Amy Winehouse's pop culture legacy: The power of drugs to kill in broad daylight
Some will blame us all for the too-soon death of R&B-pop-soul talent Amy Winehouse.
Some will say it was the pressures of fame and success. Some will say it's her misfortune of being a troubled music star at the age of 27 -- when rock stars ranging from Jim Morrison to Jimi Hendrix to Kurt Cobain left fans with too many questions and a boatload of unfulfilled potential.
But anyone who has known someone struggling with addiction knows that all of those things and more may have contributed to the sad downward spiral that was Winehouse's life and career, but it wasn't the cause. And it wasn't what kept her from redemption.
That's the most maddening part of addiction, whether the person in the throes of the disease is a middle class banker, a poverty-level criminal or a rock star with millions of fans worldwide.
So often, it seems to matter little how much the person is loved or who tries to help them. The decline and death of an addict can feel like watching a slow-motion car accident, salvageable only by the person behind the wheel.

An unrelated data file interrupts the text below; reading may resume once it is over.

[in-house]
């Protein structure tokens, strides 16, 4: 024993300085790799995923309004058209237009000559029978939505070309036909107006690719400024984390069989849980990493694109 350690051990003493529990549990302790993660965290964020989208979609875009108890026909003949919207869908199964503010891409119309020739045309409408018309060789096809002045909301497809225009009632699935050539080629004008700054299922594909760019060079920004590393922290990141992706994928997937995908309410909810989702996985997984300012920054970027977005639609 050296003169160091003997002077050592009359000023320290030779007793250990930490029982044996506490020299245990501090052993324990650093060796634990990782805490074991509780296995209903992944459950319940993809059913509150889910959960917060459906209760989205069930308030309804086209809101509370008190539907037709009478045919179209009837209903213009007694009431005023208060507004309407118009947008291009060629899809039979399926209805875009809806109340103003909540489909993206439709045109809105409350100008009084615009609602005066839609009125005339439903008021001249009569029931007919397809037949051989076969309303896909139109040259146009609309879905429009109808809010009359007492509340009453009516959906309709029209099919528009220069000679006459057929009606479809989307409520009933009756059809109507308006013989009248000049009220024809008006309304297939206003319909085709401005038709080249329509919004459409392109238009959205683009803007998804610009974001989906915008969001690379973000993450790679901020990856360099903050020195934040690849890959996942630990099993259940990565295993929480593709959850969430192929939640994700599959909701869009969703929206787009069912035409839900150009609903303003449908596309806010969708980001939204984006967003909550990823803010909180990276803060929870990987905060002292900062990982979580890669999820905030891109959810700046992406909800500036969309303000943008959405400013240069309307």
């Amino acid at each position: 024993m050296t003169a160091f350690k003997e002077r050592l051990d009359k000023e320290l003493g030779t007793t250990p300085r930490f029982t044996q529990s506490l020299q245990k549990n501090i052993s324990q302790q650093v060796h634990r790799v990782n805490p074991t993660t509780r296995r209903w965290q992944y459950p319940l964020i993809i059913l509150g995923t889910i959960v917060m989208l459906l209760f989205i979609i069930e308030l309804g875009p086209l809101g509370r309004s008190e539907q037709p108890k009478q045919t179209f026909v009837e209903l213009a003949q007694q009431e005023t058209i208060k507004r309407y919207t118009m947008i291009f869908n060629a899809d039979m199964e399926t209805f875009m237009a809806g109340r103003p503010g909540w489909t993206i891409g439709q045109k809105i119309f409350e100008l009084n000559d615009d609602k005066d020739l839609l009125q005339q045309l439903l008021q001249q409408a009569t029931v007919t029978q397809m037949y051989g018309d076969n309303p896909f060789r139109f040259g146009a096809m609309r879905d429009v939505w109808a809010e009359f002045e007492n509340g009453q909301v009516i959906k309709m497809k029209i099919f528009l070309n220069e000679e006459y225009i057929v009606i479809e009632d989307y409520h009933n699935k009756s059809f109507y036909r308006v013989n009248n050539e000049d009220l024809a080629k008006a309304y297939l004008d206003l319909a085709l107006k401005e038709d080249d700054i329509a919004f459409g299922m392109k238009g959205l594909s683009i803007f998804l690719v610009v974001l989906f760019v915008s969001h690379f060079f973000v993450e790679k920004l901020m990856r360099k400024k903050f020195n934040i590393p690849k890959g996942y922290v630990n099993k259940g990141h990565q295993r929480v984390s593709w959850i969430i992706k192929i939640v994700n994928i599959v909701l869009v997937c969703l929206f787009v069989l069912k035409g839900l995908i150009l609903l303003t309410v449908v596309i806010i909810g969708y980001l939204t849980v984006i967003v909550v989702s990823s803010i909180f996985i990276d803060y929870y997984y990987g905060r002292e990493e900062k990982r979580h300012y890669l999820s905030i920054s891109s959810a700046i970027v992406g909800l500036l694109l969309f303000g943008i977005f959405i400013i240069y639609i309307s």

If they can't hit the brake or turn away before the impact, there may be no one else who can intervene.
Count me among those who always hoped Winehouse would master her demons and give the world more of her breathtaking talent.
But in the end, most of us could only do that -- hope. And now that our hopes have not been realized, we can remember Winehouse as an amazing performer and artist whose gifts, unfortunately, did not extend her life further.
And, since UK police are not yet revealing the circumstances of her death, we can also hope that perhaps her passing wasn't tied up in her lifelong struggle.
Look below for a couple of game efforts at remembering the best of an artist who lit up the music world for a time. RIP, Amy Jade Winehouse.